You can get the impact in various ways, for example, in the center of mass of the figure. Figure 6 shows the state of the regulator, where the values of the terms decrease

**0.3**do not change

**0.6**and increase

**0.8**when the regulatory influence range is

**-30..30**resulting impact =

**4.1.**

**Figure 6. De-phasing of control action**Another version of dephasing is in the center of mass of the points. Figure 7 shows a variant where, for the same values of terms and range of regulation, we get another answer

**8.82**:

**Figure 7. Dephasing using the center of mass of points.**It should be understood that in addition to the output method, the shape of the membership function also affects the result. For example, you can choose such triangular functions, in which the base of the triangle is the same, only vertices differ. (see fig. 8).

**Figure 8. Triangular functions with one base.**In this case, the result of phasing at the same values of terms should be reduced to 0.3, not to change to 0.6 and to increase to -0.8 with a range of regulating influence -30, 30 resulting impact =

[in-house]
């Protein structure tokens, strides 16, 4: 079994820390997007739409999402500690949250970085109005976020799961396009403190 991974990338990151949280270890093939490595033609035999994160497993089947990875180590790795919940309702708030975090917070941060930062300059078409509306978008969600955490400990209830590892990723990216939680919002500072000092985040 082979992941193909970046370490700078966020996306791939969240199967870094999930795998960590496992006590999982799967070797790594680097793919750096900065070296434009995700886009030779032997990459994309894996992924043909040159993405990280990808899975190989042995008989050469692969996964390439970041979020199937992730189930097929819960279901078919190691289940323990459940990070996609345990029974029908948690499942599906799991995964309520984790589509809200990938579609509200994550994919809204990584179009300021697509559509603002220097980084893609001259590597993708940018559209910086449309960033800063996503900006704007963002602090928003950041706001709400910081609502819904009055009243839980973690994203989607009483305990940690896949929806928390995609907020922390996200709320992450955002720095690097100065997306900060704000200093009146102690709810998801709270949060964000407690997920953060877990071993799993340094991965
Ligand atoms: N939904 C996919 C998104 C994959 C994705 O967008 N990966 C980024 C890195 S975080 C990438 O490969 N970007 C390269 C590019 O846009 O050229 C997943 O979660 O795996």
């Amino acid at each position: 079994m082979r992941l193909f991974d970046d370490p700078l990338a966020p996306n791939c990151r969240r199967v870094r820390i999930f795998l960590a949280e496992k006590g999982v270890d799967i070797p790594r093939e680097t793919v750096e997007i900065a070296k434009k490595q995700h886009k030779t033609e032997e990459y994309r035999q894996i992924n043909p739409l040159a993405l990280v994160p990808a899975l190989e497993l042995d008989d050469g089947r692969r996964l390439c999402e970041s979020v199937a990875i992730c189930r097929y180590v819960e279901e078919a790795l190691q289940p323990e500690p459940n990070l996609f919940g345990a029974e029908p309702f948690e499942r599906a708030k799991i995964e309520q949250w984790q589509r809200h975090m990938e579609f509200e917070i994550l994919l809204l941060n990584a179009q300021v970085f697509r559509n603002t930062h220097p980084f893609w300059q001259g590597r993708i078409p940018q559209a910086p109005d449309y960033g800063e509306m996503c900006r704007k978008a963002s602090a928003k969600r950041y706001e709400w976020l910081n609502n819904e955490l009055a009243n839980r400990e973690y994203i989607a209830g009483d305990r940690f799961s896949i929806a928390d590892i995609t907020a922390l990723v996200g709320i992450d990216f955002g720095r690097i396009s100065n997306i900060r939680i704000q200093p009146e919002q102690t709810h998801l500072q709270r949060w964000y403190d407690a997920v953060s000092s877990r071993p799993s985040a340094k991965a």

**5.27**.

**Figure 9. Dephasing method of calculating the area.**Armed with secret knowledge of fuzzy logic, create a model of the regulator. The model of the rocket is the same as for the PID controller (see Fig. 1), but in the submodel of the controller we will assemble the circuit shown in Figure 10.

**Figure 10. Controller circuit based on fuzzy logic.**The input to the regulator is the mismatch between the specified angle of attack and the real (measured). After the input, there is an “Extrapolator” block, which provides the conversion of a continuous signal to a discrete signal with a specified sampling period (0.001 s — the same as that of a discrete PID controller).

After that, the calculation of the first and second derivatives of the deviation. To do this, we calculate the difference between the current value and the value with a delay for the quantization period, divide it by the delay time (the coefficient in the comparison block). Thus, we get three inputs: system error, rate of change (first derivative) errors, acceleration (second derivative) errors.

The value of the input variables are converted by phasing units with triangular functions. For each variable we get three linguistic variables (nine in total).

Demultiplexer blocks divide vectors into linguistic variables to form rules. On the diagram, the names of the variables are signed in order of their order in the vectors.

The deviation in our case is the difference between the given and the measured, if a negative value means the angle of attack is greater than the given, we must reduce. And accordingly, on the contrary, if the deviation is positive, then the measured angle is less than the specified one, we must increase.